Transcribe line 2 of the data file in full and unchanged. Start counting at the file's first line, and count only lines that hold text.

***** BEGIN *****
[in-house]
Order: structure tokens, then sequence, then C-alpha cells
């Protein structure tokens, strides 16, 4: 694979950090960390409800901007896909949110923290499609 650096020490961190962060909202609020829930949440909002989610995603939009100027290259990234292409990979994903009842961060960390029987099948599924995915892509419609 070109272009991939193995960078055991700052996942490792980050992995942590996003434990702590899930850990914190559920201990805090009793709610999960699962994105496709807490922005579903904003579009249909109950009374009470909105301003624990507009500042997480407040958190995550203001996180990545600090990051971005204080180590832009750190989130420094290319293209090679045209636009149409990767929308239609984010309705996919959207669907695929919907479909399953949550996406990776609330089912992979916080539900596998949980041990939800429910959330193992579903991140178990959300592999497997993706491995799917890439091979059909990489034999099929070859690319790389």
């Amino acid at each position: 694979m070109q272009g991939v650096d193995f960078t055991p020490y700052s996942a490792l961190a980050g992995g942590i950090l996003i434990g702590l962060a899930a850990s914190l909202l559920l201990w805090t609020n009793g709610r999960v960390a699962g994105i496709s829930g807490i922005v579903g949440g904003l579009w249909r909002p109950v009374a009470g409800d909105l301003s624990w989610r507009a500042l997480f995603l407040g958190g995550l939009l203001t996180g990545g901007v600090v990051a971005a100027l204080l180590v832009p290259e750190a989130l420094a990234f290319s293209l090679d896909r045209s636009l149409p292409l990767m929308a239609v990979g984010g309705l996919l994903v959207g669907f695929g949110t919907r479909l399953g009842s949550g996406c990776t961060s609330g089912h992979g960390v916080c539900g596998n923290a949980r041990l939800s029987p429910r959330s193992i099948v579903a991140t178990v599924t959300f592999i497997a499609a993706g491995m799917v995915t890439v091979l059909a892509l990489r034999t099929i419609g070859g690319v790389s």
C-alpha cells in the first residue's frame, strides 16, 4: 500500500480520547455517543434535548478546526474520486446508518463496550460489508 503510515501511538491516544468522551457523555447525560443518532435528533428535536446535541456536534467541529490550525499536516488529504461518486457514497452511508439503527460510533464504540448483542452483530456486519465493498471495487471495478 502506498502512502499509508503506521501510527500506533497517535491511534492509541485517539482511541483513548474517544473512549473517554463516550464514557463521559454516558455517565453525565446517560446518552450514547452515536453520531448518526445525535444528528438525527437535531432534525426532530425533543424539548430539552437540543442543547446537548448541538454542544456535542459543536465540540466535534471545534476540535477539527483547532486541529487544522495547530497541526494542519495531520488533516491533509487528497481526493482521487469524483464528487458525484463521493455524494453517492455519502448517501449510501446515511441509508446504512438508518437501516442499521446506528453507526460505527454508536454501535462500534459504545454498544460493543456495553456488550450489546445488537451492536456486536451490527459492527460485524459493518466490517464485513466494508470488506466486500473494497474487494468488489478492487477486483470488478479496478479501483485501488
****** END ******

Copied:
Order: structure tokens, then sequence, then C-alpha cells